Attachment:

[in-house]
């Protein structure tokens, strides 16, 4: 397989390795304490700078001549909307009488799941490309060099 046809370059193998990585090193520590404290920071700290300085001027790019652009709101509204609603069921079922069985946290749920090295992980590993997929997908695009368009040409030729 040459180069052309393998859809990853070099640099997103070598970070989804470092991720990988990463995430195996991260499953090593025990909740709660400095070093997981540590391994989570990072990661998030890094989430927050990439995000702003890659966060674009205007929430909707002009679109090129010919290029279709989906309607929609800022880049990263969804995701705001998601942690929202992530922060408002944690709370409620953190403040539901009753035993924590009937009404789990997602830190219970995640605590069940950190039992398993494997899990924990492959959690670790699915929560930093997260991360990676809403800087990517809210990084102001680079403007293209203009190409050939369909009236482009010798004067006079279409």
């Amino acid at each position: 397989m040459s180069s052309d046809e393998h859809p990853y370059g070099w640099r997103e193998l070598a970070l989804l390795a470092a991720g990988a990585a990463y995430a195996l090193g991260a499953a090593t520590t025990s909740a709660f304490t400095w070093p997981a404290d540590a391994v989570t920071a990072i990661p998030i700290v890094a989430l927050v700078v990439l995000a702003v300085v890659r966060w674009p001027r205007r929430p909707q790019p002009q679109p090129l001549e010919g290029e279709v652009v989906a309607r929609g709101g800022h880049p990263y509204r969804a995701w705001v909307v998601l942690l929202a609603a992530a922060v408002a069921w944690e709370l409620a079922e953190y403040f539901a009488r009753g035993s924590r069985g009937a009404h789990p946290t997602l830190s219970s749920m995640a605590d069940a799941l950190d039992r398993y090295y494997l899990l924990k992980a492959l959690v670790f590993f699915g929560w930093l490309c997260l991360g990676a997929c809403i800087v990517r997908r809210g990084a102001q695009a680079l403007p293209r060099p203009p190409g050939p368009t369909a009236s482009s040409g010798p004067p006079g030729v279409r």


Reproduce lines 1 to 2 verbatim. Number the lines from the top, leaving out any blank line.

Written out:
[in-house]
């Protein structure tokens, strides 16, 4: 397989390795304490700078001549909307009488799941490309060099 046809370059193998990585090193520590404290920071700290300085001027790019652009709101509204609603069921079922069985946290749920090295992980590993997929997908695009368009040409030729 040459180069052309393998859809990853070099640099997103070598970070989804470092991720990988990463995430195996991260499953090593025990909740709660400095070093997981540590391994989570990072990661998030890094989430927050990439995000702003890659966060674009205007929430909707002009679109090129010919290029279709989906309607929609800022880049990263969804995701705001998601942690929202992530922060408002944690709370409620953190403040539901009753035993924590009937009404789990997602830190219970995640605590069940950190039992398993494997899990924990492959959690670790699915929560930093997260991360990676809403800087990517809210990084102001680079403007293209203009190409050939369909009236482009010798004067006079279409």